Lazy Sunday. Taking things easy after yesterday's exhausting trip to Sepmes, a little village about 30 miles south of Tours. Went there to pick up the car I'd seen last week (see earlier 'Cars' posting). Booked the bus and rail tickets a couple of days earlier and made the difficult decision to leave the dogs on their own for what I hoped would be about 13 hours. Or possibly longer. Or maybe even longer if anything went wrong. All very worrying.
Left home at 6.30am (5.30 UK time) and caught the 6.55 coach to Montlucon. Set the alarm for 5am, but woke up at 3.30. Gave the dogs a quick walk. If I went back to bed, I ran the risk of kipping through the alarm so I stayed up. It's tricky filling in time in the dark hours before dawn. Time just drags. And the dogs knew something was up which made things worse. Leaving them behind and walking out the door was tough, but it had to be done.
Arrived at Montlucon at around 8.20 after a sleepy coach trip as night gave way to a grey dawn. Had a coffee, a croissant and a fag at the caff opposite the railway station. Jumped on the Paris train about half an hour later and grabbed a window seat. Snoozed as the train followed a canal (river?) going north. Rolling hills turned to boring flatlands so I dug my book out of the rucksack and had a read. Then some bottled water and a sarnie (my early rise had led to being properly prepared for a long journey - rarely happens!).
Hopped off the train at Vierzon just before 11. Train to Tours wasn't 'til 12.40ish so I had time to kill. Ambled around the main street. Depressing. Shops closed down and up for rent. Maybe the recession. Or maybe the big supermarchés on the edge of town had put them out of business. Or maybe Vierzon is just one of those nowhere towns that people pass through on their way to somewhere else; a French equivalent of somewhere like Crewe, which Bill Bryson recently described as being the 'armpit of Cheshire'.
Killing time in the armpit of France ain't easy. Had three coffees in three different cafés. The third caff was a belter. Or, to be more precise, a dump. Made me laugh though. The bill for the coffee and citron syrop with water came to 3 euros. Left 4 euros (2x2 euro coins - I didn't have a 1 euro) in the bill saucer on the bar and went outside for a smoke. Brought the empties back in to pick up my 1 euro change and the saw that one of my 2 euro coins had miraculously changed into a single euro. Waitress said "thanks, money is exact" and I walked out giggling. Couldn't be arsed to argue.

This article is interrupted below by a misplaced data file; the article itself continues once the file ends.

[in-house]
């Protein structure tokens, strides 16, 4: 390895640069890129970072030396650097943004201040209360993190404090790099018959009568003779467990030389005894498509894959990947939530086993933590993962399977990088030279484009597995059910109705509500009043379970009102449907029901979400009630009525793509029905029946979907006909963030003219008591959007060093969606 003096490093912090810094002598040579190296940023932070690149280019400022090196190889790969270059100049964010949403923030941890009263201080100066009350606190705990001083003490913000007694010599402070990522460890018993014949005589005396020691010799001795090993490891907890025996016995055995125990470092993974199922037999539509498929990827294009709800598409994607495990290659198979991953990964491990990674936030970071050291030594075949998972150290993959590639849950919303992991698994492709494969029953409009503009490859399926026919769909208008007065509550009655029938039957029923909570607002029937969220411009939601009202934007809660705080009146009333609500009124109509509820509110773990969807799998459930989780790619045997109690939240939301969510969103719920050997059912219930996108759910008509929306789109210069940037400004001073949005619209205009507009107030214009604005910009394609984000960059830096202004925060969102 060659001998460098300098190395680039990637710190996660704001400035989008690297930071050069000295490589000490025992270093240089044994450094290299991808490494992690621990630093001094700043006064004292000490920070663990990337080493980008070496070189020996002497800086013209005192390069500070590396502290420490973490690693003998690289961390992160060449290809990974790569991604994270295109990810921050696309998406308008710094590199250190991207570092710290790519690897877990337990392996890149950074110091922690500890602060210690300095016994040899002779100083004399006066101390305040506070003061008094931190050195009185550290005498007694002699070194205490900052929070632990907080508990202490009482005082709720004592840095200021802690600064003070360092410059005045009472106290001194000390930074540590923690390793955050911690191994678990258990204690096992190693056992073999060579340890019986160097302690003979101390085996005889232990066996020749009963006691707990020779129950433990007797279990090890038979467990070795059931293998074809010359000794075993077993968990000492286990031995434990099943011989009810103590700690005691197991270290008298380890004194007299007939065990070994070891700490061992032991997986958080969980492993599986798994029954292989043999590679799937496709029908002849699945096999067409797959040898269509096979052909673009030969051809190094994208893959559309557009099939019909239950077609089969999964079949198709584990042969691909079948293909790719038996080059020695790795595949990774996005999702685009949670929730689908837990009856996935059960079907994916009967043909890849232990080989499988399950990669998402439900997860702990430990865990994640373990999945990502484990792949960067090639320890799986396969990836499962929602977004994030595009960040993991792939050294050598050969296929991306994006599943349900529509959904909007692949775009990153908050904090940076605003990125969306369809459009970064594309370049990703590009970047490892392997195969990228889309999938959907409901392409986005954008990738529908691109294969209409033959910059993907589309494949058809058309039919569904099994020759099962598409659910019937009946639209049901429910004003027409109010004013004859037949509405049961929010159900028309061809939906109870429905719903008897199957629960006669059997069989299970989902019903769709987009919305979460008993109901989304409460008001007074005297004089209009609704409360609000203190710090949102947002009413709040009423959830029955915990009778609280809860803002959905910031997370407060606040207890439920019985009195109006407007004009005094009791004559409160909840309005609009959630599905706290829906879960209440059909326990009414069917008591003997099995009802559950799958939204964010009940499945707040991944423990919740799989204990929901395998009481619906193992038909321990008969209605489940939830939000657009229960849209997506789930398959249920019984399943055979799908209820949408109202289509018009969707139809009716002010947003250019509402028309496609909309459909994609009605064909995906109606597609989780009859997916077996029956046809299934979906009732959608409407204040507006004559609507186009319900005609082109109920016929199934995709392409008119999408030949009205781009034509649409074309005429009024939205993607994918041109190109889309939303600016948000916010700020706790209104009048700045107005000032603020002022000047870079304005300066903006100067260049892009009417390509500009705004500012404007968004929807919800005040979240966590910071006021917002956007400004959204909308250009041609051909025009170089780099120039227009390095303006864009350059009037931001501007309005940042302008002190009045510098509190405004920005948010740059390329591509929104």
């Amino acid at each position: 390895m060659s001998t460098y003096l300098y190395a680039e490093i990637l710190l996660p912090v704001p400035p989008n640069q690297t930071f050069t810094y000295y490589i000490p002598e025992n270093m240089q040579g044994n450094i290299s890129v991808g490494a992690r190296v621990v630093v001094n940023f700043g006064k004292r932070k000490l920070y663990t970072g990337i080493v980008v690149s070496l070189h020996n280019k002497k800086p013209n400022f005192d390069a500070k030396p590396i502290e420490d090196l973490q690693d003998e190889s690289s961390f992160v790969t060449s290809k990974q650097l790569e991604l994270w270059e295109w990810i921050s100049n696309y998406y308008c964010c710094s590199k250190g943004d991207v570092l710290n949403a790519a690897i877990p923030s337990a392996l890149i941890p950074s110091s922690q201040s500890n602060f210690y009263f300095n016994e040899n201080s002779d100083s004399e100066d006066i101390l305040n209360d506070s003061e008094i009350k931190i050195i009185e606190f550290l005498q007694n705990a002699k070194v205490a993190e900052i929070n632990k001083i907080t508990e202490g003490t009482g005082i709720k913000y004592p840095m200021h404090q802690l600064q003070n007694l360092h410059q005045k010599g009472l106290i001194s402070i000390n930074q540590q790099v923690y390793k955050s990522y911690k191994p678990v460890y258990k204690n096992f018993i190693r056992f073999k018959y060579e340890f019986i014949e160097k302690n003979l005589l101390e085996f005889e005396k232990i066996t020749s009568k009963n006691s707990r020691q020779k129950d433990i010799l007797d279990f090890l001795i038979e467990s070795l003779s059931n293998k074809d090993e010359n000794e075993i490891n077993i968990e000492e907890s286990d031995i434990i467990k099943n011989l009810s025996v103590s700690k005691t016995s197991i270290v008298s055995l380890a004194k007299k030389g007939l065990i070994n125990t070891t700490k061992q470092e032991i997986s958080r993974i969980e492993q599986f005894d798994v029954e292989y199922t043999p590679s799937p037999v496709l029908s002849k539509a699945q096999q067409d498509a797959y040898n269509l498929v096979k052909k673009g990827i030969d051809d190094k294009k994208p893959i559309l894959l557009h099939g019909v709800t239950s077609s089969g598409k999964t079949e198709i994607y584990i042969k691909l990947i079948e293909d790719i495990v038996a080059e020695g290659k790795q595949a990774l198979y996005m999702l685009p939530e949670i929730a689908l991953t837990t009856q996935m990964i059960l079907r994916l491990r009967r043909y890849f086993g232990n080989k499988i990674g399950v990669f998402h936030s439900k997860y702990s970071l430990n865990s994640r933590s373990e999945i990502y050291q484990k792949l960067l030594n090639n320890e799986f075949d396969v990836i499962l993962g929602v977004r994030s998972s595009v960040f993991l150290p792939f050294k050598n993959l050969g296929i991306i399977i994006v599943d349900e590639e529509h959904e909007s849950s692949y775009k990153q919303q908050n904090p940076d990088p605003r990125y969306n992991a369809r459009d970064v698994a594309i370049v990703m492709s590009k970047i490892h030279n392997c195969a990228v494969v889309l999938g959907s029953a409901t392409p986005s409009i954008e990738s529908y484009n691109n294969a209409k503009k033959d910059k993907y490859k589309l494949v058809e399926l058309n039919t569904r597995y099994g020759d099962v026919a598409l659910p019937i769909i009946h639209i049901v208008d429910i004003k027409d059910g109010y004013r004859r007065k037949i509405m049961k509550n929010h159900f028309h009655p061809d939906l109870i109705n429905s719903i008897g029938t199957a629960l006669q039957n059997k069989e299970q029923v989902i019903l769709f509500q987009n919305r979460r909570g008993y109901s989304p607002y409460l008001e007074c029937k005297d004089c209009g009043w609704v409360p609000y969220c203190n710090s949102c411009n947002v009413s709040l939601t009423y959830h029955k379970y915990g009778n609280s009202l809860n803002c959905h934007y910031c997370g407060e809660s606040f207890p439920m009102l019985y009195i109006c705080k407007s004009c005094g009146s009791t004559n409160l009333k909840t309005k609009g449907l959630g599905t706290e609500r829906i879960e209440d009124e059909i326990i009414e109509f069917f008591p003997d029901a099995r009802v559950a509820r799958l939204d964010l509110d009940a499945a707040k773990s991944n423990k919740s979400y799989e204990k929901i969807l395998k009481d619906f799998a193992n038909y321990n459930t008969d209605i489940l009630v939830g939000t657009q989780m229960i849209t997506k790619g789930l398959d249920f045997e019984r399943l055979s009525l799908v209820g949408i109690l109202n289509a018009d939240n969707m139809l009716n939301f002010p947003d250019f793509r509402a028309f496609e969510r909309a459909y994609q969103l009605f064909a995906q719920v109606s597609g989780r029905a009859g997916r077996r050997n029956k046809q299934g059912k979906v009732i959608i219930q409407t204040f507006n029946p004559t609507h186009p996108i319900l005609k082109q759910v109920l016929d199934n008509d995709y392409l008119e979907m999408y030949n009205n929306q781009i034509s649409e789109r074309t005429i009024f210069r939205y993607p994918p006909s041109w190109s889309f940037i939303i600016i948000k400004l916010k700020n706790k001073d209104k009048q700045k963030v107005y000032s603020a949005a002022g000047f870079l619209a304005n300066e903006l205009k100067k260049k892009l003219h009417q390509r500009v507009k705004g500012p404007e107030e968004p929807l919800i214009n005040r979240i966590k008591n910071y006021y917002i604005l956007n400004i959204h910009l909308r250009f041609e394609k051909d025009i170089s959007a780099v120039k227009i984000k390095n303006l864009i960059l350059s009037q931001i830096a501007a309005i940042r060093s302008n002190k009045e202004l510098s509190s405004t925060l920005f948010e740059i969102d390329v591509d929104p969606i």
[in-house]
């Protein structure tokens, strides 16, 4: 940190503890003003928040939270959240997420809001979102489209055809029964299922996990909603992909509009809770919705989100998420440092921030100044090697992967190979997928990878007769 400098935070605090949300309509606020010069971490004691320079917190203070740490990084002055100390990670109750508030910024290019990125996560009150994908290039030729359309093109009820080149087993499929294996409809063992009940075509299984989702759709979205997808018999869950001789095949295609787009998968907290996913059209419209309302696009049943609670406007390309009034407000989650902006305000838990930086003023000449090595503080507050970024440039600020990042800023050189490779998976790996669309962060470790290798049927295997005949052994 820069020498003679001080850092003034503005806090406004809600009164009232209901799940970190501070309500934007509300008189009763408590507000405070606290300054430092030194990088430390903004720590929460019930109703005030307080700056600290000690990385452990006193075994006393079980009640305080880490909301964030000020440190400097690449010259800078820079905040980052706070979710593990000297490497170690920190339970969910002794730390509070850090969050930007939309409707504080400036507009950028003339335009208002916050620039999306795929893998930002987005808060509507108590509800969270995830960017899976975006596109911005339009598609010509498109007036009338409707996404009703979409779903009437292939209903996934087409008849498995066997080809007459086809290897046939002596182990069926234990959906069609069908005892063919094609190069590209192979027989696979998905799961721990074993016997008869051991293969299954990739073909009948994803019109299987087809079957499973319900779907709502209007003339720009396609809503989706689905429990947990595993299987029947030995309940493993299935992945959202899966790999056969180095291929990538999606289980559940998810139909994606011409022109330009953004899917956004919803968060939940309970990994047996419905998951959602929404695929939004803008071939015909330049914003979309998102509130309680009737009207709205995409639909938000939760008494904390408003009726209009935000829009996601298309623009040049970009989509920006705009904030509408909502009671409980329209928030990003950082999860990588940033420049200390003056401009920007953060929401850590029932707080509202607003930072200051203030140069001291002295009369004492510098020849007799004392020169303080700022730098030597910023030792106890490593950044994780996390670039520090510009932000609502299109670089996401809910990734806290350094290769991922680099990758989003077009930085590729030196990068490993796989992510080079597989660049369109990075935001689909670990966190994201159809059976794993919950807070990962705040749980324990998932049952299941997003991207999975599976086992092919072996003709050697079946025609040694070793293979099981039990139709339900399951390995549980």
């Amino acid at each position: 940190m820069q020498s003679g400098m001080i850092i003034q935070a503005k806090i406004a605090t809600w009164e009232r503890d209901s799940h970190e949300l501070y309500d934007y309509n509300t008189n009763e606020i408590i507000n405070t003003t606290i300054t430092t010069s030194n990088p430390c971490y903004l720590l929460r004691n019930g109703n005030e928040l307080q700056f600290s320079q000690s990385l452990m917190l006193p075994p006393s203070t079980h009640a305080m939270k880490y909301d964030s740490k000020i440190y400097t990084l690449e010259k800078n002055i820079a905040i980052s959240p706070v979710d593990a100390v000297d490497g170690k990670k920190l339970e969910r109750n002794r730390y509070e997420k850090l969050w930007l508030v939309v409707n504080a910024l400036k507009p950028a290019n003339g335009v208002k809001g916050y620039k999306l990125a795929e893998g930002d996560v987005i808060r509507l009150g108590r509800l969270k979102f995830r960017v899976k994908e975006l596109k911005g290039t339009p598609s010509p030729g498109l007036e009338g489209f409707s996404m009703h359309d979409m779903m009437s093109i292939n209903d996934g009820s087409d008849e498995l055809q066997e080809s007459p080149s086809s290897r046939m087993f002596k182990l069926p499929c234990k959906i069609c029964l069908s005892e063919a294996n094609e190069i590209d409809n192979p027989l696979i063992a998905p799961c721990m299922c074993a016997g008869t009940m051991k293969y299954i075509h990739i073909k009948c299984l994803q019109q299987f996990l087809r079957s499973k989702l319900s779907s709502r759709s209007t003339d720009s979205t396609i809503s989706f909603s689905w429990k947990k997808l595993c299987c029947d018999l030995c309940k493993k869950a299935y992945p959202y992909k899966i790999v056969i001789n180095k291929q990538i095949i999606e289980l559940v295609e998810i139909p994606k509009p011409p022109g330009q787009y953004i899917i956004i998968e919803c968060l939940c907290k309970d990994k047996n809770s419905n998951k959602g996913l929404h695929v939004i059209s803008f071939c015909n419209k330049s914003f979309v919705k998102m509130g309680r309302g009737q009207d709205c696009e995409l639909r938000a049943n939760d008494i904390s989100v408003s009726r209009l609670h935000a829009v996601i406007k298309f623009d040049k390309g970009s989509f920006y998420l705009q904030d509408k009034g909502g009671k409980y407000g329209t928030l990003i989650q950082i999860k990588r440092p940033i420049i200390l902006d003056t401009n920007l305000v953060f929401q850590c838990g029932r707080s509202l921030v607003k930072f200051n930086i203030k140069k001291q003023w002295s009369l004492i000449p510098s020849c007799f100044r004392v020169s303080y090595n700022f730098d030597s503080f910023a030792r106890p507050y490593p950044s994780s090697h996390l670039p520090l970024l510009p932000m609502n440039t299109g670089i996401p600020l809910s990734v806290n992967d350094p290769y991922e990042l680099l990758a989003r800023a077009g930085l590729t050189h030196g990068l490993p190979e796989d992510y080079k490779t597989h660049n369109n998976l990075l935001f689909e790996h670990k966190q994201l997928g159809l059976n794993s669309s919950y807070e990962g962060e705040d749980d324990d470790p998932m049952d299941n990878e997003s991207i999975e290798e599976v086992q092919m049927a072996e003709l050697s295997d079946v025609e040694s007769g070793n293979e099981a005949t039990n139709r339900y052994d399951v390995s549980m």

With half an hour left, (how can I put this delicately?...) I needed to go to the loo for a spot of rearguard action. Thought the railway station would be as good a place as any. Found the gents, walked past the urinals and opened a door to a sit down. Trouble was, the sit down was a old-style stand up, consisting of a sort of shower tray with a hole in the middle. Being a mere novice in such matters, I didn't really know where to begin. Checked the walls for some diagramatic instruction, but there wasn't any. Determined to succeed in my mission, I took off my jacket and rucksack and prepared for a practice run. Right, logic dictates that you reverse towards the loo, put a foot on the footplate either side of the hole and let nature take its course. However, I assume that with trews and undies wrapped around ankles, one surely runs the risk of depositing into said clothing, rather than the hole. So, shoes, trews and undies would have to come off. Too much trouble, especially in a confined space. Gave it up as a challenge too far. Visited the caff opposite the station instead.
Caught the train to Tours which turned up late. Killed a bit of time by pacing up and down the Vierzon platform. Thought I'd never get out of that nowhere town. Sun came out as we headed west, following the Cher river and canal across more boring flatlands. Out came the book again. And another sarnie. After a time, the train entered the shade of some trees with loads and loads of parked cars and coaches. We stopped at a little station. Saw the sign 'Chenonceau'. The name rang a bell. Then I remembered it as being a beautiful chateau which bridged the river Cher. Georgie had dragged me there on my first trip to France years back on a motorbike. Unfortunately the chateau wasn't visible from the train so I've nicked a photo from the internet. Well worth a visit if you're up that way.
Arrived at Tours at 1.55. Now I had to get a cab to Sepmes (next train there was at 6.30ish), a journey of about 30 miles. Guessed it would cost about 50 euros. Wrong. Cost 84. Anyway, I arrived at the car dealer's at 2.40. Half an hour later I was on my way in the new dogwagon - a 1.4litre, 12valve, 1985, Honda Civic Shuttle with a low mileage of 73,000 kms (about 44,000 miles?).
Now I started worrying. Had I bought a dud? Would the engine blow up, stranding me in the middle of nowhere? If so, would the dogs survive being left on their own without grub? Needn't have worried though, the car went fine. Arrived home at 6.40. Dogs were fine too. A few puddles but no poo. Whizzed them up the Lightning Tree for a well-earned run. Not sure how they took to the Shuttle's flat rear space instead of their comfy seats in the Merc. Still, they'll have to get used it. The Merc's now a doggy-free zone and long may it stay that way.
A Winters's Harvest
1 week ago